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Lady Lazy or Lady Luck! Many Jamaicans living off a ‘rake’

Published:Friday | May 22, 2015 | 12:00 AMCorey Robinson
These men conduct business at a Supreme Ventures outlet in Barbican, St Andrew, recently.

For many, this is not their only source of income, but games of chance - especially the popular Cash Pot - prove to be their main source as they struggle to survive in some of the poorest communities across the island.

With some Jamaicans living hand to mouth, they depend on the popular game to put food on their tables, lunch money in their children's pockets, and stock their carts and stalls.

For these Jamaicans, everything is a 'rake' as each digit from 1 to 36 is assigned a number of meanings.

So if the rake is a ghost or duppy, then it's number 1 that is to be bought. If it's a small house, that's number 10. And if it's a bad girl, 21 is the number, and so on.

"If mi win Cash Pot every day, mi no have to work fi $5,000 a week. A day's work a pay $3,000 to $5,000 and mi can win that in a one day," argued Sheron Ellis, a resident of Fletcher's Land in Kingston, as she waited outside a Supreme Ventures gaming outlet near Heroes Circle recently.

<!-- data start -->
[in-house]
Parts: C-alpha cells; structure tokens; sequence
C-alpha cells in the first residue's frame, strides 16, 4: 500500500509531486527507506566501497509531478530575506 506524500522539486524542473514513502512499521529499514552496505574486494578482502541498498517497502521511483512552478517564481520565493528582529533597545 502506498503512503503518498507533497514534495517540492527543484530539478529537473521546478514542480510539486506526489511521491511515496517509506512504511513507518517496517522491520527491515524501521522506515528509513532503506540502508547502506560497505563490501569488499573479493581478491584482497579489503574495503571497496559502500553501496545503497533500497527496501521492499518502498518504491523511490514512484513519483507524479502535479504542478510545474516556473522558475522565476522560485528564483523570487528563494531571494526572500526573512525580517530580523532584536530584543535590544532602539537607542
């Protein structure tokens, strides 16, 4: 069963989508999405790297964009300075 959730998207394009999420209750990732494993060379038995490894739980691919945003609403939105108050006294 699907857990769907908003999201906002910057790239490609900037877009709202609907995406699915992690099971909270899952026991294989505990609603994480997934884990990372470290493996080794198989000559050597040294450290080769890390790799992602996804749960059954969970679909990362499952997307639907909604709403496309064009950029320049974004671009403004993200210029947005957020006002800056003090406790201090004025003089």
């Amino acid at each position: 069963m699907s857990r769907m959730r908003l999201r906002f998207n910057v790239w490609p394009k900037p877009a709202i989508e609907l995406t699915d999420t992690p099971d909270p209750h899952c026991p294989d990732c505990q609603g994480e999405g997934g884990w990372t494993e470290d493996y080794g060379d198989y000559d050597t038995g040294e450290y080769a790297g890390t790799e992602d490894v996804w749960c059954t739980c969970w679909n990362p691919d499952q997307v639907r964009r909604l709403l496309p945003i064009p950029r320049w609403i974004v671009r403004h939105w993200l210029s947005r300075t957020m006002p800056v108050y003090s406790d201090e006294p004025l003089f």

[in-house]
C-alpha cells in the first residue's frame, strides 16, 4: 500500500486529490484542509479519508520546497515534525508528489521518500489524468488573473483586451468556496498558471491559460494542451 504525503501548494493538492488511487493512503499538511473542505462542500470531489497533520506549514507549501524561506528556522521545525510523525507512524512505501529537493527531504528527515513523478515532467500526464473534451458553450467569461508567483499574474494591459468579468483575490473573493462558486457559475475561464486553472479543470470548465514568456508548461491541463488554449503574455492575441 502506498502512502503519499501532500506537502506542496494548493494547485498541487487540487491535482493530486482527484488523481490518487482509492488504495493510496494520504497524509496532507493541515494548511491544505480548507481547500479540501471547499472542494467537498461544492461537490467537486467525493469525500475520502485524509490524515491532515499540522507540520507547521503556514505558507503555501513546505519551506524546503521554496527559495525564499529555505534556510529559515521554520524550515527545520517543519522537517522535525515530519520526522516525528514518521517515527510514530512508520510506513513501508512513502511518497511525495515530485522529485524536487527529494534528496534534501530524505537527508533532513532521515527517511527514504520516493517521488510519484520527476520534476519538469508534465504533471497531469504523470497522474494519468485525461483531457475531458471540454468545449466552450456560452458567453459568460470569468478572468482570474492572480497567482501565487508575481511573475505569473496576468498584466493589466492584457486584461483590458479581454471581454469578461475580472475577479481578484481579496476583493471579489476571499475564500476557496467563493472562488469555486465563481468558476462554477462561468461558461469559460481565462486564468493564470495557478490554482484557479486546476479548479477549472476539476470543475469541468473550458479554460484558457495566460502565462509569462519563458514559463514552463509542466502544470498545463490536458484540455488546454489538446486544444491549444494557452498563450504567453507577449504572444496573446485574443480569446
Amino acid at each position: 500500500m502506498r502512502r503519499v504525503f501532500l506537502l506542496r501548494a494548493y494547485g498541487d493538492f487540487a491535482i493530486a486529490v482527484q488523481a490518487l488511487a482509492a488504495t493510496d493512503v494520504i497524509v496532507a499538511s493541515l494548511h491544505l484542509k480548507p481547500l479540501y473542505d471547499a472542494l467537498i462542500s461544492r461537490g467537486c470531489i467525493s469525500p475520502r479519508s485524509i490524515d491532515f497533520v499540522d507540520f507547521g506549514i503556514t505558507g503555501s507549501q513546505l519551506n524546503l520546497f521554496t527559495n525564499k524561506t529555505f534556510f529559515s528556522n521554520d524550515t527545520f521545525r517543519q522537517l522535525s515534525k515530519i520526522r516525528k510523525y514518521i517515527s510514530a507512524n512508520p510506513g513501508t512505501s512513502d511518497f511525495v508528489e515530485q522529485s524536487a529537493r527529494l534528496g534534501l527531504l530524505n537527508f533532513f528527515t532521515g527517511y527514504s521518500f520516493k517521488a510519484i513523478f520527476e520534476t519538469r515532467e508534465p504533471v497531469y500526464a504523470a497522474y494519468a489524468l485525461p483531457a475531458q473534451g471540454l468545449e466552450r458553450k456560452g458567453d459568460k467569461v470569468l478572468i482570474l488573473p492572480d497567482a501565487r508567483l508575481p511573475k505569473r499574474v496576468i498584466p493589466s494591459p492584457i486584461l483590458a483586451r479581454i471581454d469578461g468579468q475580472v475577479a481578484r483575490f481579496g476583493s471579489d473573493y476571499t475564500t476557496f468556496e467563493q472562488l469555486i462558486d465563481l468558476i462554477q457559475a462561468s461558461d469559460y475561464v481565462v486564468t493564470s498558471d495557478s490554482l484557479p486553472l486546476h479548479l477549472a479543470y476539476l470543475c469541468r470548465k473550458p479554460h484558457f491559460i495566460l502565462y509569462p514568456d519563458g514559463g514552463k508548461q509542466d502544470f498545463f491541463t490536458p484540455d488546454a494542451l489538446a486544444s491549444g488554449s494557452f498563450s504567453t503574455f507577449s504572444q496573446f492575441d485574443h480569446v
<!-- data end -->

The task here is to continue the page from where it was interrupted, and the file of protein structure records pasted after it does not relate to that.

"If mi win a pan every day from Monday to Sunday, dat pass a week's pay. Mi can buy a ticket for $200 and get $5,200. That is more than the money I would work," argued the woman who, at noon, had made two earlier bets - one ending in win and the other in a loss.

"This morning, mi have $600 and mi gamble $200 and lose. And mi go back and gamble $200 and win $750. So you see it; mi win back mi $600 and win a hundred and odd dollar on it," said Ellis as she indicated that she is unemployed and a winning Cash Pot ticket ensures a meal each night.

"Mi a work from mi a six, and now mi a 46. A nuh nothing if me nah work now," said Ellis, as she offered her take on poverty and hunger.

"It come in like fasting. You ever hear people a dead from hungry yet? No. So if mi win a money, we cook, and if mi gamble and lose, mi just bear it," she said, adding that purchasing food for her child is her main priority.




Ellis, as she waited, favoured number 26 for the mid-afternoon draw. Even if that number did not play, the $750 she won in the morning was enough to buy lunch and place a $50 bet in a later draw.